“They were established in a well-hidden area of Delta Watershed Park that isn’t readily accessible from a visual standpoint when you’re on the approved trails in the area,” said deputy director of parks, recreation and culture Todd Stewardson.
“They’ve removed some ground-level plantings and removed some limbs from some trees. There were also some structures put in place to support the trail, which were embedded into the ground.”
Stewardson says it’s unfortunate the rogue trail builders didn’t reach out to him before they started building.
“It’s disappointing because we do have a relationship with the Watershed Bike Club,” he said. “The individual or individuals could have reached to us or the club and asked how can we move forward in an approved way to enhance the biking experience in the park?”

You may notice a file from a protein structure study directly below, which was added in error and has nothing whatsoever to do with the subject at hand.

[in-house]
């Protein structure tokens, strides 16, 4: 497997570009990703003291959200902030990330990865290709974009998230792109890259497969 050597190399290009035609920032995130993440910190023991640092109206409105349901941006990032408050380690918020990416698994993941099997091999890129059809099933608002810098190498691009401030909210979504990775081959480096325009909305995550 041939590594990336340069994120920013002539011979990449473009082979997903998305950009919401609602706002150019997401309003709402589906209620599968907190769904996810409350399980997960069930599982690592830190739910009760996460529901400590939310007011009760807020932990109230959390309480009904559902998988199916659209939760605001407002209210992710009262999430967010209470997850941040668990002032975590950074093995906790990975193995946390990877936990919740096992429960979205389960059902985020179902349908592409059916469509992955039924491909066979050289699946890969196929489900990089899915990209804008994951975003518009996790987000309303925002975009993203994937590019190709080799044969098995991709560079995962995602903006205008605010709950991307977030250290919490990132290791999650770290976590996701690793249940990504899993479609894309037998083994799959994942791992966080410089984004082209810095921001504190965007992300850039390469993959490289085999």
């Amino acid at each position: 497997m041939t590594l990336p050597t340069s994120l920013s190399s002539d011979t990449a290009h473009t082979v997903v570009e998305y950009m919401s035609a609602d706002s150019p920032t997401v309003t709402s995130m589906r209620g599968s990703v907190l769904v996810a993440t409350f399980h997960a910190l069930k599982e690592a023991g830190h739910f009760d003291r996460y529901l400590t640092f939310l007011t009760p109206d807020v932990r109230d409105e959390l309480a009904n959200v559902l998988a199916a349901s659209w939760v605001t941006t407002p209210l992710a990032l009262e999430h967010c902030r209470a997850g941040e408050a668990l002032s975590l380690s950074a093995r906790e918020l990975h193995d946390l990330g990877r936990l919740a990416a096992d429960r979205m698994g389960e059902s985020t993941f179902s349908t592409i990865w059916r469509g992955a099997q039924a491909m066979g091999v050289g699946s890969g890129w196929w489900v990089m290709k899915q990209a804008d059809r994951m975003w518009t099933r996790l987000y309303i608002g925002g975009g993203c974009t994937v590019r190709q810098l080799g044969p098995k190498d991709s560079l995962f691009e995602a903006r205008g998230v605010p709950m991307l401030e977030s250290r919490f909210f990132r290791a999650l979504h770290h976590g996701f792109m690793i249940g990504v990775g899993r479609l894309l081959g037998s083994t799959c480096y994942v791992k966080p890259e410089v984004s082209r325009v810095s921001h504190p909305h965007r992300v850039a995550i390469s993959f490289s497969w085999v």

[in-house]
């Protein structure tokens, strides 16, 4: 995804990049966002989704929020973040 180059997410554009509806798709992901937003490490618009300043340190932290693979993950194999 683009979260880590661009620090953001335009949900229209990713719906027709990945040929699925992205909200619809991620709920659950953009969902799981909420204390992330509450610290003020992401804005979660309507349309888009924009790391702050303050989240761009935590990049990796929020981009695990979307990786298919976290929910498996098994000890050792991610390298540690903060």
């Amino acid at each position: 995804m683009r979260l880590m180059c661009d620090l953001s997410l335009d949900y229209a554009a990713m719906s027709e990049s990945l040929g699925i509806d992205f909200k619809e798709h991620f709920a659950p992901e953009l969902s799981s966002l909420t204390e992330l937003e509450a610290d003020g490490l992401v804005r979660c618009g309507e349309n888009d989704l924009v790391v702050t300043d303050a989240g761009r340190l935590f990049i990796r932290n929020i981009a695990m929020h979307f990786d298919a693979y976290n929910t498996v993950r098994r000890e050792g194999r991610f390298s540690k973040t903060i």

The municipality has fenced off the unauthorized trails and posted signs in the area. It is also increasing its patrols of the area.
No issues before
Delta Watershed Park has a number of approved mountain bike trails that draw dozens of visitors every day.
“If you don’t want to cross a bridge, this is pretty much your only option,” said mountain biker Chad Colhoun.
“I do a lot of biking in Whistler and on the North Shore, and this is really all we’ve got in the Delta area. Nice inclines and good declines. It’s a good workout.”
There have been heated feuds between mountain bikers and hikers in other municipalities, but no apparent issues at Delta Watershed Park.
“I’ve never had a problem in 31 years,” said Delta resident Marjorie Brown.
“The municipality built windy trails, bridges and jumps and most of the cyclists in here are wonderful people. They look out for you and you never feel scared because they’re always here.”
The borders for the park are 64th Avenue, Scott Road, Highway 10 and Highway 91.